Nobel Laureate Lecture Series in Mahatma Gandhi University

(on Dec.6, 2010, 10.30 AM, School of Chemical Sciences auditorium)

Title: Structural studies on cholesterol transport  

Johann Deisenhofer, Regental Professor 

The University of Texas Southwestern Medical Center Dallas, USA

 

Abstract : Cholesterol is essential for mammals; it is produced internally or taken up with the diet and transported in the blood stream in the form of lipoproteins, with low density lipoprotein (LDL) being most abundant. LDL is bound at cell surfaces by receptors and internalized. Inside cells, LDL particles are released from the receptors, degraded in lysosomes, and cholesterol is transported by specific binding proteins to its destinations. I will describe four studies on structural aspects of cholesterol transport:
Electron microscopy of low density lipoprotein (LDL) with and without bound LDL receptor protein shows size, shape and internal structure of typical LDL particles (1). The crystal structure of the extracellular portion of human LDL receptor (2) at pH 5.3 illustrates the domain organization of the receptor, and suggests possible mechanisms for LDL release at low pH. The recently discovered protein PCSK9 binds to the LDL receptor and appears to regulate the degradation of the receptors. A crystal structure of the complex of PCSK9 with a fragment of the LDL receptor (3) defines the binding interface and could lead to the development of new cholesterol-lowering drugs. Mutations in the proteins NPC1 and NPC2 can cause Niemann-Pick disease by slowing down or preventing the transport of cholesterol out of lysosomes. The crystal structure of the N-terminal domain of NPC1 with and without bound cholesterol (4) sheds light on the intra-lysosomal cholesterol transport pathway. 

References :

(1) Ren, G., Rudenko, G., Ludtke, S.J., Deisenhofer, J., Chiu, W., Pownall, H.J. (2010). PNAS 107, 1059-1064. 
(2) Rudenko, G., Henry, L., Henderson, K., Ichtchenko, K., Brown, M.S., Goldstein, J.L., Deisenhofer, J. (2002), Science 298, 2353-2358. 
(3) Kwon, H.J., Lagace, T.A., McNutt, M.C., Horton, J.D., and Deisenhofer, J. (2008). PNAS 105, 1820-1825. (4) Kwon, H.J., Abi-Mosleh, L., Wang, M.L., Deisenhofer, J., Goldstein, J.L., Brown, M.S., and Infante, R.E. (2009). Cell 137, 1213-1224.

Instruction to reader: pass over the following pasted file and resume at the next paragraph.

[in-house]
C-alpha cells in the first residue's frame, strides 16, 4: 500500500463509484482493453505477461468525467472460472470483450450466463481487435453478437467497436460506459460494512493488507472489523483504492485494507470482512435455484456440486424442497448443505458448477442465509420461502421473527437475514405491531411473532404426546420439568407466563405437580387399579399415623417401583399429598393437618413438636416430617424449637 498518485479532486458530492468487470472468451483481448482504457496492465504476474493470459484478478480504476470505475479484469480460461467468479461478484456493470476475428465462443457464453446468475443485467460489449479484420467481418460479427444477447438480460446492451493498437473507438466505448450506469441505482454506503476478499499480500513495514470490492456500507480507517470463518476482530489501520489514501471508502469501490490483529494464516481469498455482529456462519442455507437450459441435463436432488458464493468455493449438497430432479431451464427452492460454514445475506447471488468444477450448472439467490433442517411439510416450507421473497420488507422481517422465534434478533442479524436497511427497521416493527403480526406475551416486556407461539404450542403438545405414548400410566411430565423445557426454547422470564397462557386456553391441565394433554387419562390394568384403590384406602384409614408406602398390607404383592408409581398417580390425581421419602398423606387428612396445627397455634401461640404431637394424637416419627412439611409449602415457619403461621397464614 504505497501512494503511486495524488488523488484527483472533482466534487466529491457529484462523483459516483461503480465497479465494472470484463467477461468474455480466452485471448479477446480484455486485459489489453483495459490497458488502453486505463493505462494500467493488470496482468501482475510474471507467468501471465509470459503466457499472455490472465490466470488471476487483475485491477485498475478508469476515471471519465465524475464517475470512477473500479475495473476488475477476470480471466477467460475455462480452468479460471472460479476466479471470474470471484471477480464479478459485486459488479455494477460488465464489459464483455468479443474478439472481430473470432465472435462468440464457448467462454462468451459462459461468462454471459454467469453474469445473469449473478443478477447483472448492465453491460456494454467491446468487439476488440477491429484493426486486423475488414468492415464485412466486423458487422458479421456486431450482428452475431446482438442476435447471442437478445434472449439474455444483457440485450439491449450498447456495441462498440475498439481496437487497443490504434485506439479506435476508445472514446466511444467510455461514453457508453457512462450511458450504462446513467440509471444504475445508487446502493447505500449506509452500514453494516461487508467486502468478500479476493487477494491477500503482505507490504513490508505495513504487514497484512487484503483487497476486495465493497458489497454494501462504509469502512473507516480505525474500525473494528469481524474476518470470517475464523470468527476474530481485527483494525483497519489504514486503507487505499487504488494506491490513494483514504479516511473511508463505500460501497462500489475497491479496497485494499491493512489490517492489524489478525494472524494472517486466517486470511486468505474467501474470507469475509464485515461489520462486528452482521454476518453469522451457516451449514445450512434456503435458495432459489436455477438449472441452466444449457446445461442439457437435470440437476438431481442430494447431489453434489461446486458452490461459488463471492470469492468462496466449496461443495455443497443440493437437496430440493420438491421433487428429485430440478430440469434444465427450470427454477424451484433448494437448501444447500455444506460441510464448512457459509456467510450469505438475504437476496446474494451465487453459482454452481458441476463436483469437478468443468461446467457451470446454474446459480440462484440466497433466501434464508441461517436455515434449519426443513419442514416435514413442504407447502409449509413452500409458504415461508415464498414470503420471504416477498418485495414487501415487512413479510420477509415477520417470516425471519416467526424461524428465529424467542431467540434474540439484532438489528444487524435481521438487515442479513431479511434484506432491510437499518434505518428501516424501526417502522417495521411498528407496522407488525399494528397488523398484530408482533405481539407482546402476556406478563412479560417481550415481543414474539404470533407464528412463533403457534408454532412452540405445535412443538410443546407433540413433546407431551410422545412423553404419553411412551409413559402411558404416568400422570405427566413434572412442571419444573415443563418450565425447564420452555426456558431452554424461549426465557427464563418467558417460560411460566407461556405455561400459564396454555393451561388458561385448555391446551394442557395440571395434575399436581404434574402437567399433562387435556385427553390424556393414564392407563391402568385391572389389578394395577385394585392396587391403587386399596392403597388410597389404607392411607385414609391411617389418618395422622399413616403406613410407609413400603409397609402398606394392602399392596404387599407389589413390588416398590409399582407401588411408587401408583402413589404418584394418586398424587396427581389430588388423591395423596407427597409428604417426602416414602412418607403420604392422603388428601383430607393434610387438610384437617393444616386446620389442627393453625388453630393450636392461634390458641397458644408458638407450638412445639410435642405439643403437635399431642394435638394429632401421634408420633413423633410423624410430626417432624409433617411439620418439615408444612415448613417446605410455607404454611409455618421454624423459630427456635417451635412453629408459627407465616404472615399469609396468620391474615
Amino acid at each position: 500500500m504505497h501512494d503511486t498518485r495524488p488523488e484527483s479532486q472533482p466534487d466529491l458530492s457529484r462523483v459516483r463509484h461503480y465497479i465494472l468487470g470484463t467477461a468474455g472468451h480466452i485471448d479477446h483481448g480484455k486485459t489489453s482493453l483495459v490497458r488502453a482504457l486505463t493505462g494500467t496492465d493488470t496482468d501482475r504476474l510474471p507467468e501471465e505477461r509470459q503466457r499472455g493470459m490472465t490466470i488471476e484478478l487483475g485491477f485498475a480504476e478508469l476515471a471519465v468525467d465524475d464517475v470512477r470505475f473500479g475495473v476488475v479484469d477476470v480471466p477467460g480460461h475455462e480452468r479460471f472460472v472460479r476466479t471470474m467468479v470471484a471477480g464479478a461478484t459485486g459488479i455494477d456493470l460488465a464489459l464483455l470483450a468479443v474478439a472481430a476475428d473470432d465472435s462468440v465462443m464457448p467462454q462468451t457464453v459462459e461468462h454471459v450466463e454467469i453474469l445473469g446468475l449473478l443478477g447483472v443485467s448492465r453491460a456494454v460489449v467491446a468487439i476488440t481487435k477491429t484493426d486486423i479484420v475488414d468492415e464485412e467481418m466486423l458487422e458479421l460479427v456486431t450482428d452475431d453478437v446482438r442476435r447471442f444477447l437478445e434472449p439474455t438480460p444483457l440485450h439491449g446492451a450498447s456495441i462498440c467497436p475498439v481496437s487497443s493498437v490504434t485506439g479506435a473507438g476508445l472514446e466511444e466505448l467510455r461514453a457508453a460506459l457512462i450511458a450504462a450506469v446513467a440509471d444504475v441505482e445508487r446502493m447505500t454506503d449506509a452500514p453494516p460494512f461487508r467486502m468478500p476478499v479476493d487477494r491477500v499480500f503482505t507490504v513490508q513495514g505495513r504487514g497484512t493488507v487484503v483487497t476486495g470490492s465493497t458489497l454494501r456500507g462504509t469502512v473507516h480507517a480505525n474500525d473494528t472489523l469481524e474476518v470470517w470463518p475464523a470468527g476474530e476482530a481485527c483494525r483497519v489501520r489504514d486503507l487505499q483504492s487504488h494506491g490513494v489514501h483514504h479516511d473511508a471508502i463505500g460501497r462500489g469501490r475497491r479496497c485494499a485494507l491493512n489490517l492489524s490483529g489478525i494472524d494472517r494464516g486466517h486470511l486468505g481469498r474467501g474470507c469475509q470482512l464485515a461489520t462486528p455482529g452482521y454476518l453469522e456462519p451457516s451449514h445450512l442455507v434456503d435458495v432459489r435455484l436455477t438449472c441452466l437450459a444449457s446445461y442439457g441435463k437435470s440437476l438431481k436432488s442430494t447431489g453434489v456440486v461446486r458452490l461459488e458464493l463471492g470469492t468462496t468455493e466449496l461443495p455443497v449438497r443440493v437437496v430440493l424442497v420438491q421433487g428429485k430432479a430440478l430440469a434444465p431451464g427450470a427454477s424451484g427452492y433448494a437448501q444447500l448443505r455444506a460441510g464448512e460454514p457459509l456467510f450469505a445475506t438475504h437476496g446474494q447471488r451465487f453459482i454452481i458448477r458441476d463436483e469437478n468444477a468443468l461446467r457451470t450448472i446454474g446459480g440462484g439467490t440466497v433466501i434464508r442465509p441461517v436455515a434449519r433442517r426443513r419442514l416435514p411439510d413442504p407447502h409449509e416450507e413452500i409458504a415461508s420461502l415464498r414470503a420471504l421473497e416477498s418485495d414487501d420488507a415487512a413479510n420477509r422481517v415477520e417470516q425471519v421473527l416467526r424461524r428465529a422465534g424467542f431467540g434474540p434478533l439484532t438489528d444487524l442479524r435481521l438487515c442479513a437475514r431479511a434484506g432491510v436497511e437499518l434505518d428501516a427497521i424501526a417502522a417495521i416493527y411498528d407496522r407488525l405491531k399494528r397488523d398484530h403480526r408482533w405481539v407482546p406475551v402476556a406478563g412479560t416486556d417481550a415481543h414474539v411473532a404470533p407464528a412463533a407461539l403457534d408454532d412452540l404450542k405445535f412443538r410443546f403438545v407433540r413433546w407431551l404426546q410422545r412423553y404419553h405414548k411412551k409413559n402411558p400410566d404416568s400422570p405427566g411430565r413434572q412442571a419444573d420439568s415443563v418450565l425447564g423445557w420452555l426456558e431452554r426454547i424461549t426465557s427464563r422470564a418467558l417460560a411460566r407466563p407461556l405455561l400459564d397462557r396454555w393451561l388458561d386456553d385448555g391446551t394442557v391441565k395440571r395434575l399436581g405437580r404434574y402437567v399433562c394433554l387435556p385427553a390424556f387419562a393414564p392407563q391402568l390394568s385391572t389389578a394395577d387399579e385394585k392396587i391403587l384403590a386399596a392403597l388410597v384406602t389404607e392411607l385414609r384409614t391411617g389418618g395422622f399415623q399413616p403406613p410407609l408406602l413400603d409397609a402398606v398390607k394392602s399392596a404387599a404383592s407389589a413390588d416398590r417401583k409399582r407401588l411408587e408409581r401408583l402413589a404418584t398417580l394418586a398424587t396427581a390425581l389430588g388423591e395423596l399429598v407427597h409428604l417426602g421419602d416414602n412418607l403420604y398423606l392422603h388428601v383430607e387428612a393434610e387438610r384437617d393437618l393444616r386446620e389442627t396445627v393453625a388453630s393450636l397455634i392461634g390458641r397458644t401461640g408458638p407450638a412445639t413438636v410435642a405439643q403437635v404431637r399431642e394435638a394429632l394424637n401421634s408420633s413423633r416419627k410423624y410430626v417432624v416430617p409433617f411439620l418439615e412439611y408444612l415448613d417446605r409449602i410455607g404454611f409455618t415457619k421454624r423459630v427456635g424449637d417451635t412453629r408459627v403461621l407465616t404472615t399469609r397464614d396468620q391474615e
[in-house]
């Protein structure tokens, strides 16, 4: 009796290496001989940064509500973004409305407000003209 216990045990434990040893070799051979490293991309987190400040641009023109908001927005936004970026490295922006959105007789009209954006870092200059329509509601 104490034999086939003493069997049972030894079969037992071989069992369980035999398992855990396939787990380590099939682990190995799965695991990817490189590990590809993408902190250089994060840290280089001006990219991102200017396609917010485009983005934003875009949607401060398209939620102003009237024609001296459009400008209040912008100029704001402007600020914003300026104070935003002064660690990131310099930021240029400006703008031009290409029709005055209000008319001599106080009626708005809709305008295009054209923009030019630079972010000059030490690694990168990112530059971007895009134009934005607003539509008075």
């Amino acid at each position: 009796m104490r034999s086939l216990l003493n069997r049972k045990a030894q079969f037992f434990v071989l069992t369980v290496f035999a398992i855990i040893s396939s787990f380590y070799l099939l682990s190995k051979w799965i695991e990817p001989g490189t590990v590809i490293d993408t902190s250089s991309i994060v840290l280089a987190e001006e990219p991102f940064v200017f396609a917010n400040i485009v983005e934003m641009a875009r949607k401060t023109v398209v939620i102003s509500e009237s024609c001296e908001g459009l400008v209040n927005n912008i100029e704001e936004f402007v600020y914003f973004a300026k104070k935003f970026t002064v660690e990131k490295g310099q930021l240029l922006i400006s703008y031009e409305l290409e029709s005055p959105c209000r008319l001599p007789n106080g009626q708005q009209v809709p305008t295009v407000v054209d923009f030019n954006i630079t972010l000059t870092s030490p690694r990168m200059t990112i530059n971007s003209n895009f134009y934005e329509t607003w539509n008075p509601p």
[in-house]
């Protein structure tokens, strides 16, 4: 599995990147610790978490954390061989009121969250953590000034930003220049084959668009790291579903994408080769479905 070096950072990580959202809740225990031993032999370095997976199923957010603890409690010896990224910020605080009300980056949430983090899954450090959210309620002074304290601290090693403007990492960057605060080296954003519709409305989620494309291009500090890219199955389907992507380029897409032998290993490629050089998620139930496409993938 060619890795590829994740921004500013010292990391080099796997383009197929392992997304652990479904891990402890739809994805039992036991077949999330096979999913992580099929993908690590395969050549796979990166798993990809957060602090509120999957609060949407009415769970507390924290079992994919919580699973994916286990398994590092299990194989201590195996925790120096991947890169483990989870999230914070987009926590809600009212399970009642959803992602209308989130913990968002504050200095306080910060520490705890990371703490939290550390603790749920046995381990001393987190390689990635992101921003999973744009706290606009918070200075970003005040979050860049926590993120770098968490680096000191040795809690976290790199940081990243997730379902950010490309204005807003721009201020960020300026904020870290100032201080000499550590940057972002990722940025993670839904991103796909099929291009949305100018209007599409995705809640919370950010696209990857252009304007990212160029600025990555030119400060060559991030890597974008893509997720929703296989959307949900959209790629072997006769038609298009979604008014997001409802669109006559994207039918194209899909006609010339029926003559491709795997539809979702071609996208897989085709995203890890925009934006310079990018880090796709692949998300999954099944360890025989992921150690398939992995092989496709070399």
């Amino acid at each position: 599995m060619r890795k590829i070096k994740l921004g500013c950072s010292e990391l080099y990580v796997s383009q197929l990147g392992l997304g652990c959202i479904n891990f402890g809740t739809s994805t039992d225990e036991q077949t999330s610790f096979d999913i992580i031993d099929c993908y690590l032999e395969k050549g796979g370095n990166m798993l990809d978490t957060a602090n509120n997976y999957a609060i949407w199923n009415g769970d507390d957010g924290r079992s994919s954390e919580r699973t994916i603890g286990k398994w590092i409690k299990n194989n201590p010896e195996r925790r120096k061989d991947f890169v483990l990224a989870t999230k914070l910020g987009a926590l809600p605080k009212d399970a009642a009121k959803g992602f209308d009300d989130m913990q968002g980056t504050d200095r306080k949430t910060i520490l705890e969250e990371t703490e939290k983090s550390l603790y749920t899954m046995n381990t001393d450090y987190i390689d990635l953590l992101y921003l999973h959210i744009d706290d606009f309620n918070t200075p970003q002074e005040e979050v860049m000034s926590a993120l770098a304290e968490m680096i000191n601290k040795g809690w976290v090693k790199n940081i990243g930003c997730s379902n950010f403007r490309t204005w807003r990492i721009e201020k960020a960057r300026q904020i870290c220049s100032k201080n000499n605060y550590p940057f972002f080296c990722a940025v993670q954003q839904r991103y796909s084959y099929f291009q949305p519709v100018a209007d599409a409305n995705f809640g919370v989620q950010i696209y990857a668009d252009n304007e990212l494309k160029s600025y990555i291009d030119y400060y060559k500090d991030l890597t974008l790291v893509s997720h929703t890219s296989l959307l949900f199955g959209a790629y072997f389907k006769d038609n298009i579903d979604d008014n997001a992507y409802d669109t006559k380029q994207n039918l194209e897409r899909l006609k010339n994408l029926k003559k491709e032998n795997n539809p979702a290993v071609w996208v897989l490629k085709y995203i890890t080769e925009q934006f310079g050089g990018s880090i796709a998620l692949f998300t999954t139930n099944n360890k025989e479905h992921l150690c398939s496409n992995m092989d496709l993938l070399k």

(Prof.Deisenhofer will be in Mahatma Gandhi University Campus during Dec.5-10, 2010 for interaction with students/faculties/other researchers)

Profile of Dr. Johann Deisenhofer

  Johann Deisenhofer is Regental Professor and Professor in Biochemistry, and holds the Virginia and Edward Linthicum Distinguished Chair in Biomolecular Science at the University of Texas Southwestern Medical Center at Dallas; he is also Investigator in the Howard Hughes Medical Institute. Deisenhofer is a Member of the National Academy of Sciences of the USA, the Academia Europaea, the German Academy of Natural Scientists Leopoldina, and the Texas Academy of Science, Engineering, and Medicine. 

Deisenhofer earned his doctorate from the Technical University of Munich for research work done at the Max Planck Institute for Biochemistry in Martinsried, West Germany, in 1974. He conducted research there until 1988, when he joined the scientific staff of the Howard Hughes Medical Institute and the faculty of the Department of Biochemistry at The University of Texas Southwestern Medical Center at Dallas.

  Together with Michel and Huber, Deisenhofer determined the three-dimensional structure of a protein complex found in certain photosynthetic bacteria. This membrane protein complex, called a photosynthetic reaction center, was known to play a crucial role in initiating a simple type of photosynthesis. Between 1982 and 1985, the three scientists used X-ray crystallography to determine the exact arrangement of the more than 10,000 atoms that make up the protein complex. Their research increased the general understanding of the mechanisms of photosynthesis and revealed similarities between the photosynthetic processes of plants and bacteria. The structure of the reaction center helped explain the detailed mechanism of the conversion of light energy into chemical energy in photosynthesis, a biological process upon which almost all life on our planet depends. For this work he shared the 1986 Biological Physics Prize of the American Physical Society, and the 1988 Otto-Bayer-Prize with Hartmut Michel, and the 1988 Nobel Prize in Chemistry with Hartmut Michel and Robert Huber.